Last is LDN FAM (can you guess where that is from?), a piña colada for those of us over 25. Vodka, limoncello, honey, and pear puree replace the tacky coconut and rum of the PC. A vaguely medicinal long drink to sip as your eyes sparkle at the attractive yet subdued crowd around you. A swarm of slightly self-satisfied humans, knowing that they inhabit the inner circle of a restaurant secret, mentally banking every delicious detail for when Esti is on every foodie’s lips in the capital.
Nibbles are a selection of souvlaki to sustain you as you sip your selection of the liquid trio. Succulent perfection is coming your way, only mediated by the size of the flaky pita creations (too small, of course).
Sadly, the braised octopus ran out just before we asked for it but given Galasso and his team’s ability with the flame I would imagine it divine.
Fish on the coals is a slab of Cornish sea bream, although this changes daily. A silken, slivering, expertly cooked sea citizen, bush tomato chutney, and spidery greens spread over the fleshy offering.
Instead of the octopus, an equally wet smoked aubergine is offered, tasting like a concord between the worlds of water and fire. Pomegranate molasses, tahini, kale, and fried peanuts bring an almost Thai feel to this dish. The complexity of smoke on the limpid body of the temperature-pummelled vegetable makes for a respectable vegetarian option.
There are BBQ pork chops to share (as everything is designed to be) and lamb ribs all carrying on the trial-by-fire theme.
Desserts, like the cocktails, come dans trois.
Ice cream, although enticing with olive oil parfait, seems too simple in comparison to the other options.
One of these is Vais’s mother’s recipe of galaktoboureko, reminding us of Esti’s lineage. A custard layer enclosed with thin witch’s fingers of filo pastry, a cradling dish singing of a mother’s love through food.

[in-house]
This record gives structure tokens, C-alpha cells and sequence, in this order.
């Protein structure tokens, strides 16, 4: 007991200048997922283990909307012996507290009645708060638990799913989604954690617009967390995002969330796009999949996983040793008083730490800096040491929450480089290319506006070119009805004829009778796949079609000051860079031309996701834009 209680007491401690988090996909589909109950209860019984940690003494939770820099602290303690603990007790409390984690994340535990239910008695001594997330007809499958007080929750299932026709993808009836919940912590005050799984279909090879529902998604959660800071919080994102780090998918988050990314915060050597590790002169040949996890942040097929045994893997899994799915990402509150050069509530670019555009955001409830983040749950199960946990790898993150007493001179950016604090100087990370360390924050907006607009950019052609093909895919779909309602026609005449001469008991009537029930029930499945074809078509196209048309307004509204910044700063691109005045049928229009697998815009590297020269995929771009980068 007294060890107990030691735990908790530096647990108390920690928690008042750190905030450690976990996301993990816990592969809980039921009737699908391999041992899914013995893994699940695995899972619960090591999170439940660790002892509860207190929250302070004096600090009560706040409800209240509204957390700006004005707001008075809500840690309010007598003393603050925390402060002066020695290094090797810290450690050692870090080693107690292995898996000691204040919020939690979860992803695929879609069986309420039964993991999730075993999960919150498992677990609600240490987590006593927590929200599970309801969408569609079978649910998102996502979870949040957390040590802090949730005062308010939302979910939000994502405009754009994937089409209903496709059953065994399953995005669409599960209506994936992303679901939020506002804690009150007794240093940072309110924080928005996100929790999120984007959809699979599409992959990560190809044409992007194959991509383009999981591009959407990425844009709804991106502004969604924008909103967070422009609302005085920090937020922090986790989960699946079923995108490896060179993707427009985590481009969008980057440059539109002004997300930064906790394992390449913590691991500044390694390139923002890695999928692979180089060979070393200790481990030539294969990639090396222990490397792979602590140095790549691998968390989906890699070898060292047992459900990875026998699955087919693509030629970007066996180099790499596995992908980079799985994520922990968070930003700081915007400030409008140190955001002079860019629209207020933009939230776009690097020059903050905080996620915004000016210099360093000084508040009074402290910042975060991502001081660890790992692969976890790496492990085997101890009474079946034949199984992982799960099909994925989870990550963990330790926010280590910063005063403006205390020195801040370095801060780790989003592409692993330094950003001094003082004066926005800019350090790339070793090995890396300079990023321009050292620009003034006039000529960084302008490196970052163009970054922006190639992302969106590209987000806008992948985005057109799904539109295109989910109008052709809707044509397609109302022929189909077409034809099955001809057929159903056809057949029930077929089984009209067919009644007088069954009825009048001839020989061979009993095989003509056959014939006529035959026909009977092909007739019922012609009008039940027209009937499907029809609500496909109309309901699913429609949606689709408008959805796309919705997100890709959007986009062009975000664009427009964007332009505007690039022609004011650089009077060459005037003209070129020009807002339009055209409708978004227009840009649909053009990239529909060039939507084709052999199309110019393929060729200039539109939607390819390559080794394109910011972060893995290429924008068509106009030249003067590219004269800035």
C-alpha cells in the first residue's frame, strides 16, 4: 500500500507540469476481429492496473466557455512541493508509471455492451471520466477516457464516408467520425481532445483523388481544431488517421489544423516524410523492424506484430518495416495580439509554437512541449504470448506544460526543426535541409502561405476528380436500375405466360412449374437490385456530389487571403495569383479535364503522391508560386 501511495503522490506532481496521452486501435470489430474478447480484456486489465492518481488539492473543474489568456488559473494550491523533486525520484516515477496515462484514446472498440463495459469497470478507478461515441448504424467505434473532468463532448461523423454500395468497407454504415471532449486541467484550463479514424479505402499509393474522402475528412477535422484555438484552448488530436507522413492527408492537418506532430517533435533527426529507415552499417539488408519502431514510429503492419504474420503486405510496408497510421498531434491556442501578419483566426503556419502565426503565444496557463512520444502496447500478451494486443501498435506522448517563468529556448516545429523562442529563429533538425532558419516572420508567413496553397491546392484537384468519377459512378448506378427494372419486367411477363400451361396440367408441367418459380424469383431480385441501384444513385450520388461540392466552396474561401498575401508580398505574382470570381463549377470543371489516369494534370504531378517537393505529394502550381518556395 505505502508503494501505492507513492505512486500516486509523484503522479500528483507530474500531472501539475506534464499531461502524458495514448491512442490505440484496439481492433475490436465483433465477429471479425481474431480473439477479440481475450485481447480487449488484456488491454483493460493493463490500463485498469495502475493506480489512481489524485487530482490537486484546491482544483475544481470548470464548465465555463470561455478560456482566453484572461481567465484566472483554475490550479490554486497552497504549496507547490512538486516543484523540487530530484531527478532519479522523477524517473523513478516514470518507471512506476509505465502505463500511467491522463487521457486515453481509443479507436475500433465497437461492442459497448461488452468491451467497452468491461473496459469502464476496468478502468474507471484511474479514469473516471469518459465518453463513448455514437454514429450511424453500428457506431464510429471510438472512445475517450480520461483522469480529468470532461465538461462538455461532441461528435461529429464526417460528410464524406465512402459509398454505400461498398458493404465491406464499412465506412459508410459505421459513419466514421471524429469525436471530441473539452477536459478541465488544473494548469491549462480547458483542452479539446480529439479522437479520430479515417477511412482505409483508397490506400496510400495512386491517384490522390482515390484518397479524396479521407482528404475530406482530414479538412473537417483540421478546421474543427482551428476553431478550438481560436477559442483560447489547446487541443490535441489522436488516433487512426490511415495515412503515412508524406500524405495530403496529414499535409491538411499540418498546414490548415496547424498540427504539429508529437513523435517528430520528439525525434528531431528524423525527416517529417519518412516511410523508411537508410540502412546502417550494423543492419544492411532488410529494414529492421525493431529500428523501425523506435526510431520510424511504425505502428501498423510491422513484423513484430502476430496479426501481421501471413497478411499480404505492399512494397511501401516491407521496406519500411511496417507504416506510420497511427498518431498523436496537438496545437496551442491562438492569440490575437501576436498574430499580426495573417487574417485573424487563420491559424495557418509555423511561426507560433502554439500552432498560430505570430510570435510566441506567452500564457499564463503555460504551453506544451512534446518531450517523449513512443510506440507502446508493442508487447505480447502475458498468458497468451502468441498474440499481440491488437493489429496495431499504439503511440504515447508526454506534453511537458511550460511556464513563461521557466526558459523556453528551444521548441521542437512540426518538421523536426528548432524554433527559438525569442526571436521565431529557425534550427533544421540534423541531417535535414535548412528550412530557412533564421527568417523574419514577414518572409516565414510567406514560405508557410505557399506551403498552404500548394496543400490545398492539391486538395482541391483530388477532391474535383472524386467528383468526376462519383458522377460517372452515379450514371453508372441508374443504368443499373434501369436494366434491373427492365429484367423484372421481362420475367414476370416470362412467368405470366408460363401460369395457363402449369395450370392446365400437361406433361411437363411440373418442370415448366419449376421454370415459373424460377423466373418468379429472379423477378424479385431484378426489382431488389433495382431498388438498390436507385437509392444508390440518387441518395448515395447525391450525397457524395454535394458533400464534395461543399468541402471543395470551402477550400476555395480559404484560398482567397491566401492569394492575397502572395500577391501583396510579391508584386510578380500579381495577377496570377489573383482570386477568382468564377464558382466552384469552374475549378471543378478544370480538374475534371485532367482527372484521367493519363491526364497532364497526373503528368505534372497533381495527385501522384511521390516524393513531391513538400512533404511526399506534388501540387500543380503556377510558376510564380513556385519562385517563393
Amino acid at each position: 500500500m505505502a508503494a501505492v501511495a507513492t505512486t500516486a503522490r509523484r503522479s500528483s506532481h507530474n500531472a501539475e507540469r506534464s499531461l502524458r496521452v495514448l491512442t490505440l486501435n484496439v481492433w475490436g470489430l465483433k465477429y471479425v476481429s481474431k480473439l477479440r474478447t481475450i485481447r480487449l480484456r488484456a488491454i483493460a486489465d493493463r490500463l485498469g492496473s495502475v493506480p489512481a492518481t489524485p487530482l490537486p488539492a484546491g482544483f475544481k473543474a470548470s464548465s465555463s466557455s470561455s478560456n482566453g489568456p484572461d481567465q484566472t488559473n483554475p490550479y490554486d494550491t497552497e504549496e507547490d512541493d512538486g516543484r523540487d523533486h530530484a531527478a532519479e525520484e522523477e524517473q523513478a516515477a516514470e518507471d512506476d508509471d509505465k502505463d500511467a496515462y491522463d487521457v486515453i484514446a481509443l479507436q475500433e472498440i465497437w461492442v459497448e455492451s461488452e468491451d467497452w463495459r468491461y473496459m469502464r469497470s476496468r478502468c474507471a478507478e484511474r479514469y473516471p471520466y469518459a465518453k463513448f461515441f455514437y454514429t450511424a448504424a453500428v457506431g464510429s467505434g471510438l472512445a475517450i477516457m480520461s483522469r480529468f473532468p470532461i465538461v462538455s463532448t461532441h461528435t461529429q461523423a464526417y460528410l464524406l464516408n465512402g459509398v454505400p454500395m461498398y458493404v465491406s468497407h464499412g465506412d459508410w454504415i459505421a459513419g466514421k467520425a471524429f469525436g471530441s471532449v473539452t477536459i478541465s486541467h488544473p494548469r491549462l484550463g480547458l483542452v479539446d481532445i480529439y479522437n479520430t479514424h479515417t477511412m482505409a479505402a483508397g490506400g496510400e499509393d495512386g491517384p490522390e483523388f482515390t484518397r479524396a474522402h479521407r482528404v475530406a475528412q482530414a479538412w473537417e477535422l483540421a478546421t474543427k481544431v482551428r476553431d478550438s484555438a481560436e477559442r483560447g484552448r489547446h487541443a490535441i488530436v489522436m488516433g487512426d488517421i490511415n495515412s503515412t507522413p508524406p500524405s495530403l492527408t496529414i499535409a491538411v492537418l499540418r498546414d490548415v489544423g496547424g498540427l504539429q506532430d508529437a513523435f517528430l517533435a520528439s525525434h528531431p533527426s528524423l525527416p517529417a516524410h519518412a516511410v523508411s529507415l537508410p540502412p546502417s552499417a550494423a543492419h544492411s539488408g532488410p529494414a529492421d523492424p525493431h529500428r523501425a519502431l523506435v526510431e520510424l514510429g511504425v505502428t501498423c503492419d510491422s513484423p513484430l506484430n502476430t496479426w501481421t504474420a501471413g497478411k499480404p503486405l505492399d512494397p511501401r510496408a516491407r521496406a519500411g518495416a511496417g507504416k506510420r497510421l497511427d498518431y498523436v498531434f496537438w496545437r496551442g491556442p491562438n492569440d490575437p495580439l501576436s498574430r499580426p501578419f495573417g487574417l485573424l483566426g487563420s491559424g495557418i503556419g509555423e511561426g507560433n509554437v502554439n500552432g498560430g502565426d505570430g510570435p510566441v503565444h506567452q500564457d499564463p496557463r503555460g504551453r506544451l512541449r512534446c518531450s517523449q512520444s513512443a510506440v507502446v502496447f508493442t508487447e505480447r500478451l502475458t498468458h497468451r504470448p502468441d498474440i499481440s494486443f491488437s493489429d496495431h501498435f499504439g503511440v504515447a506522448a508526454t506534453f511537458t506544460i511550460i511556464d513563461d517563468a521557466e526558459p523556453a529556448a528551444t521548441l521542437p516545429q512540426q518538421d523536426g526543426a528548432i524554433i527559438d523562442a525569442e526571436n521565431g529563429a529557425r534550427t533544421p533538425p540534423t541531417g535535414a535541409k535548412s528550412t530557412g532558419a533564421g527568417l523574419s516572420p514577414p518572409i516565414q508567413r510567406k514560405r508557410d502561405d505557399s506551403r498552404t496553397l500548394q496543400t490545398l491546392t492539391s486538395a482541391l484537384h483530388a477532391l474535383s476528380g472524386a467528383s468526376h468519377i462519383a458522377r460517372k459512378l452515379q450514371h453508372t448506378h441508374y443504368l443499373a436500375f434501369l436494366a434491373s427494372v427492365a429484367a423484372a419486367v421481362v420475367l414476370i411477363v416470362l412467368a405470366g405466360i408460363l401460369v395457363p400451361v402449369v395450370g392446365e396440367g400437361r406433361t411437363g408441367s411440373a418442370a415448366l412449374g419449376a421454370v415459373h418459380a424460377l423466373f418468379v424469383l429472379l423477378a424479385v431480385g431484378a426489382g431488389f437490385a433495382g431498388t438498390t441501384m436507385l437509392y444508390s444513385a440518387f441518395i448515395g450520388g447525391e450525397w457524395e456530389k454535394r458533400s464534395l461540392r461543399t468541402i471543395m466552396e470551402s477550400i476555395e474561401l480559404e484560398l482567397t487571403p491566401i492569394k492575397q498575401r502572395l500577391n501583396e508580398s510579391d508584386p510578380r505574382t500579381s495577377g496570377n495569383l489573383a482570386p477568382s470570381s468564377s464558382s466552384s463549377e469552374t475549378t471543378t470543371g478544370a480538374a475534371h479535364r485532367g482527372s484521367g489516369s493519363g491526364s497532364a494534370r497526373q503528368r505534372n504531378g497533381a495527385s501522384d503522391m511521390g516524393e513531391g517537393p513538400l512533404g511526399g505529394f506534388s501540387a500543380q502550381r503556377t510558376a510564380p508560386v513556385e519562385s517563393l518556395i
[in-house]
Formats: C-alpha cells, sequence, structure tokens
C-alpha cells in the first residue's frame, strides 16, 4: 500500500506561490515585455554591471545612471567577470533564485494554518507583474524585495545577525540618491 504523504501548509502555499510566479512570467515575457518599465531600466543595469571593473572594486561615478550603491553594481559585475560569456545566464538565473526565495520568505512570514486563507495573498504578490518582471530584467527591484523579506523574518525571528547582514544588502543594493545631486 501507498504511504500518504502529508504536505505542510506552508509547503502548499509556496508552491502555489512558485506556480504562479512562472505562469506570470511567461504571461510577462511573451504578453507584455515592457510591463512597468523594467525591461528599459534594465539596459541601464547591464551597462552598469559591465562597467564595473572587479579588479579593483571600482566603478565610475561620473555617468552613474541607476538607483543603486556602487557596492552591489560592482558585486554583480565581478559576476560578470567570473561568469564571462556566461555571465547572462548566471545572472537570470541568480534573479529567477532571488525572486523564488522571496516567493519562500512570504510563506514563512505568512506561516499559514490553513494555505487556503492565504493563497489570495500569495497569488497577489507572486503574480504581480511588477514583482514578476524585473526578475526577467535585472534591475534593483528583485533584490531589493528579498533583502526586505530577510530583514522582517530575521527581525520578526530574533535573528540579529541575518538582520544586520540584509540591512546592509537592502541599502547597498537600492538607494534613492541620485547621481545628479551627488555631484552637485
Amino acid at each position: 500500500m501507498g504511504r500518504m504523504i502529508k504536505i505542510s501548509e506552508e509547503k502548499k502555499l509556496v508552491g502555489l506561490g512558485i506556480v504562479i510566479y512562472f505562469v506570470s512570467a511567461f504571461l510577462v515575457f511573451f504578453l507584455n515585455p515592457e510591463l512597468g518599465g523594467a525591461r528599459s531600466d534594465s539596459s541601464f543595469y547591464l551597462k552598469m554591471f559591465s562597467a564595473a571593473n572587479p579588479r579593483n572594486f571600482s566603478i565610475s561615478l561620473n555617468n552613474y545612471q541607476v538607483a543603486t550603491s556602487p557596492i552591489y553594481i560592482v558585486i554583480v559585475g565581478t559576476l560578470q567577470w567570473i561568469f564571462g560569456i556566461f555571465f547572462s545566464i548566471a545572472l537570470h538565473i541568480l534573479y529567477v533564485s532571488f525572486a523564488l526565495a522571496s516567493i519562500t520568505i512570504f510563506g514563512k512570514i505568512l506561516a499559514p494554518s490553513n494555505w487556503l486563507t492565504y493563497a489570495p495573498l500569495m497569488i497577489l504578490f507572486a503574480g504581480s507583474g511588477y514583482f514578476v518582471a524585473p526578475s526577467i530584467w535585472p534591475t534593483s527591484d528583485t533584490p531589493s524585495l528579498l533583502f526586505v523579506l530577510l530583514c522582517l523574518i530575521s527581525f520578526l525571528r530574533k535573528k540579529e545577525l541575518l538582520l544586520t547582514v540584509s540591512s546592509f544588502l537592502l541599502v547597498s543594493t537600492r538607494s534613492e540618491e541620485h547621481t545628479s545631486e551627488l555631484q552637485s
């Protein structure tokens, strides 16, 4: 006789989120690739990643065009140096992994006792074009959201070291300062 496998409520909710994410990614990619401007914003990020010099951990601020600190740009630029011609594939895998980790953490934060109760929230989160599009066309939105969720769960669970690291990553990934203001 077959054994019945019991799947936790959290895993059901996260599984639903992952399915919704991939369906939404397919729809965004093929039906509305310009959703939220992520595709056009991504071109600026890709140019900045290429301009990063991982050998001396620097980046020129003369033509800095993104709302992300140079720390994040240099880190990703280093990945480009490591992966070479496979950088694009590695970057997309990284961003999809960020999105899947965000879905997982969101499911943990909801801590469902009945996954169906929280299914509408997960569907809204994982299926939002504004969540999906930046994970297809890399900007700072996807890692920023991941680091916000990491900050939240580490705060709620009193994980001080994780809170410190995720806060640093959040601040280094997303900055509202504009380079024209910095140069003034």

The soul Cretan pie is like a sweet souvlaki dosed in yogurt (Greek, of course), walnuts, honey, and a freckle of cinnamon.
Sweets are something seemingly hit hard by the cost-of-living crisis nowadays, but no such case here.
We finish the evening lolling back on the hard mahogany chairs and gazing over the expanse of dark brown wooden table with a glass of Muscat from the volcanic island of Lemnos. In our case, with added warm nostalgia about Soho in the 90s from Vais.
Back to reality with a bump. Eating out is something that, the second economic shadows gather, is relegated to special occasions. Esti is very much that, an exception – unless you run a hedge fund.
The sharing mains fall between £16-26 and three between the two of us wasn’t quite enough to fully satiate. Add £5.50 for one souvlaki, on top of desserts and starting nibbles, and this rounds up to an expensive evening out for those of us outside the one per cent.
But there is an urgency to this, with Esti’s residency lasting only six months.
Maybe resuscitate a birthday that has long passed? Celebrate a triviality? Caught the Wednesday recycling lorry, did you? Well, off to Esti it is!
Despite the plan for a permanent home in the future, the combination of the French-postered dark emerald den and utterly lovely food means the experience is worth every penny – as long as you can justify the expense.
Find out more at ttliquor.co.uk/the-kitchen/esti.